UCSB Science Line
Sponge Spicules Nerve Cells Galaxy Abalone Shell Nickel Succinate X-ray Lens Lupine
UCSB Science Line
How it Works
Ask a Question
Search Topics
Our Scientists
Science Links
Contact Information
Hello,I was wondering if you could please explain to me the functions and structure of the blood brain barrier in a more in depth manner because I do not quite fully understand the topic.
Question Date: 2017-03-25
Answer 1:

Every cell in the human body requires nutrients and oxygen, which are transported to the cells by blood vessels. The brain is no different in that it has blood vessels that go through it to nourish the brain cells. Blood vessels are made of a bunch of cells called endothelial cells that closely associate to form a tube. It’s sort of like if you go into a stone tunnel and all the individual rectangular stones are arranged next to each other without any gaps. Usually the gaps between the endothelial cells are kind of “leaky” which helps some of the nutrients get through. Also, immune cells can squeeze through these gaps to get to the site of an infection to destroy the pathogen. However, the brain is a very sensitive organ and it would be unwise to let molecules or cells leak in between the endothelial cells. Therefore, in the brain, the endothelial cells are very tightly packed together so there are no gaps between cells and therefore no leaks. The regions of blood vessels where the blood vessels don’t leak at all are part of the blood-brain barrier. Additionally, at the blood-brain barrier, there are brain “support cells” called astrocytes which help the endothelial cells maintain the integrity of the barrier. This barrier is important because if any bacteria or toxic molecules can get through the blood vessel into the brain, they could be very damaging.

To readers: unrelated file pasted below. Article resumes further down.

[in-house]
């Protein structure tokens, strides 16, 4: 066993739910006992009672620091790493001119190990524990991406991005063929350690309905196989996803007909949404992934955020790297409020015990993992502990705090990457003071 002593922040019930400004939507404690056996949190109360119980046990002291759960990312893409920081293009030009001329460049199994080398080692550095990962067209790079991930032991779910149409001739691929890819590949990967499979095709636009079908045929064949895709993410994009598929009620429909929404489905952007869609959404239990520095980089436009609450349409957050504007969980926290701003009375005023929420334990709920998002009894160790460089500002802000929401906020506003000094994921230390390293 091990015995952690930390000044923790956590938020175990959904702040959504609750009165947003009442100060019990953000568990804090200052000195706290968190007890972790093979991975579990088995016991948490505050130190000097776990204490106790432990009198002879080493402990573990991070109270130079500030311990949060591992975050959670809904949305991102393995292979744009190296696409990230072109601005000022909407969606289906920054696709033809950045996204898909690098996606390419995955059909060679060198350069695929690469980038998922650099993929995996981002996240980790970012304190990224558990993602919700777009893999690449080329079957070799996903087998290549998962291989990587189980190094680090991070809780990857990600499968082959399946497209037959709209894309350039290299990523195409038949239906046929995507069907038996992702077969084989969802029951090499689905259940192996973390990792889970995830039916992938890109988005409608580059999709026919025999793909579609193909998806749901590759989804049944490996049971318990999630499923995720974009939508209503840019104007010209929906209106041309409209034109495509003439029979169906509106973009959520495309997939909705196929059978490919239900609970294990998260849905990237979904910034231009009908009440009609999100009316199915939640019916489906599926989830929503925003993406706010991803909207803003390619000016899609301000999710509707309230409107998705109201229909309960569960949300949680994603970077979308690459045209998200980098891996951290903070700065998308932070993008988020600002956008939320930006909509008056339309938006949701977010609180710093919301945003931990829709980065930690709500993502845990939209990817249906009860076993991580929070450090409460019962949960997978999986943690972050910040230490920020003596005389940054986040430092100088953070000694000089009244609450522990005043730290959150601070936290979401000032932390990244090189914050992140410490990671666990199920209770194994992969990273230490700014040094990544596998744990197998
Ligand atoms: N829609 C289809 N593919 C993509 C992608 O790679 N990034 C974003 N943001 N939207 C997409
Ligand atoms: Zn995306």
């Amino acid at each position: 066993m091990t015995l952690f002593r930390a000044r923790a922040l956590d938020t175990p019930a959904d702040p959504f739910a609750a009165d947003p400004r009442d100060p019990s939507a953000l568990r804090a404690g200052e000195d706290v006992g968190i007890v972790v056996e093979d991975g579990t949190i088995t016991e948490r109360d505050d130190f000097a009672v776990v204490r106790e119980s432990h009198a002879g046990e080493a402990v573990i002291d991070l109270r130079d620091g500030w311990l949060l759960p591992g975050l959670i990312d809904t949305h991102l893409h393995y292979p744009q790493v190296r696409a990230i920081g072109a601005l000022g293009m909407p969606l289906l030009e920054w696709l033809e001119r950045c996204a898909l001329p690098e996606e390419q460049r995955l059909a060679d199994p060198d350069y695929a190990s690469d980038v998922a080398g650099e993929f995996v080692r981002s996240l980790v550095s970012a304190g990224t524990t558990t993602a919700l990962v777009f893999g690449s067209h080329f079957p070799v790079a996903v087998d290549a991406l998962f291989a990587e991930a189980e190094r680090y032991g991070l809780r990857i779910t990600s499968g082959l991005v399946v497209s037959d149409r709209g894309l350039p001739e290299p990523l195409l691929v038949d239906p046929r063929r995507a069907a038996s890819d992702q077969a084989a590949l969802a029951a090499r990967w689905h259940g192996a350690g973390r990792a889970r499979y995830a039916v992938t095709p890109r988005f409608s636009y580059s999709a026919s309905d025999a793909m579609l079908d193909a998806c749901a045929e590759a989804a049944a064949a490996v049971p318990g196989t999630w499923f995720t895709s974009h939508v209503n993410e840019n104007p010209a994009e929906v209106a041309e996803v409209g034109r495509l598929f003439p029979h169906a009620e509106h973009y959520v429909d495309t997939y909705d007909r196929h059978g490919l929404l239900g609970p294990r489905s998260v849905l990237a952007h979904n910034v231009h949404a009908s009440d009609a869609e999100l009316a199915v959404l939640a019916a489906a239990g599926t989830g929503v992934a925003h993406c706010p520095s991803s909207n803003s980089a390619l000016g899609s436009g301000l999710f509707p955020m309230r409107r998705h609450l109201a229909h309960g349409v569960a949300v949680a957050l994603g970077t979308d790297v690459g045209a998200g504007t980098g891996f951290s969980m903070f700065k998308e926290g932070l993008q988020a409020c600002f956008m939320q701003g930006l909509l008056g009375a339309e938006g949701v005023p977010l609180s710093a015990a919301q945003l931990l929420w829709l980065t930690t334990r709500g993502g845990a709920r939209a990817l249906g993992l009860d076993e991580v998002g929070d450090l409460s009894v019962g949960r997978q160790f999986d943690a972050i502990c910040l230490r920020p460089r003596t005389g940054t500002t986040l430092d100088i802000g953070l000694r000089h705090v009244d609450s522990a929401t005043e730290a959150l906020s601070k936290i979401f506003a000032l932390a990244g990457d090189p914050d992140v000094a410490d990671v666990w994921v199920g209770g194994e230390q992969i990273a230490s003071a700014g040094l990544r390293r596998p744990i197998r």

The blood brain barrier doesn’t stop all molecules from entering though; gases (like CO2 and O2), water, and some molecules like hormones can pass through. And other molecules that are needed, but can’t easily pass through, like sugars, are specifically transported by proteins through the barrier. The down-side of this barrier, is that if something bad happens in the brain, we can’t easily get medicine in to solve the problem. Also, some bacteria, viruses, and parasites have ways to get through the barrier, but immune cells still can’t which means the infectious organism is invulnerable to the body’s defenses. While the blood brain barrier is very important for our survival, there are many scientific efforts in trying to get past it to more effectively treat brain-related illnesses.

Click Here to return to the search form.

University of California, Santa Barbara Materials Research Laboratory National Science Foundation
This program is co-sponsored by the National Science Foundation and UCSB School-University Partnerships
Copyright © 2020 The Regents of the University of California,
All Rights Reserved.
UCSB Terms of Use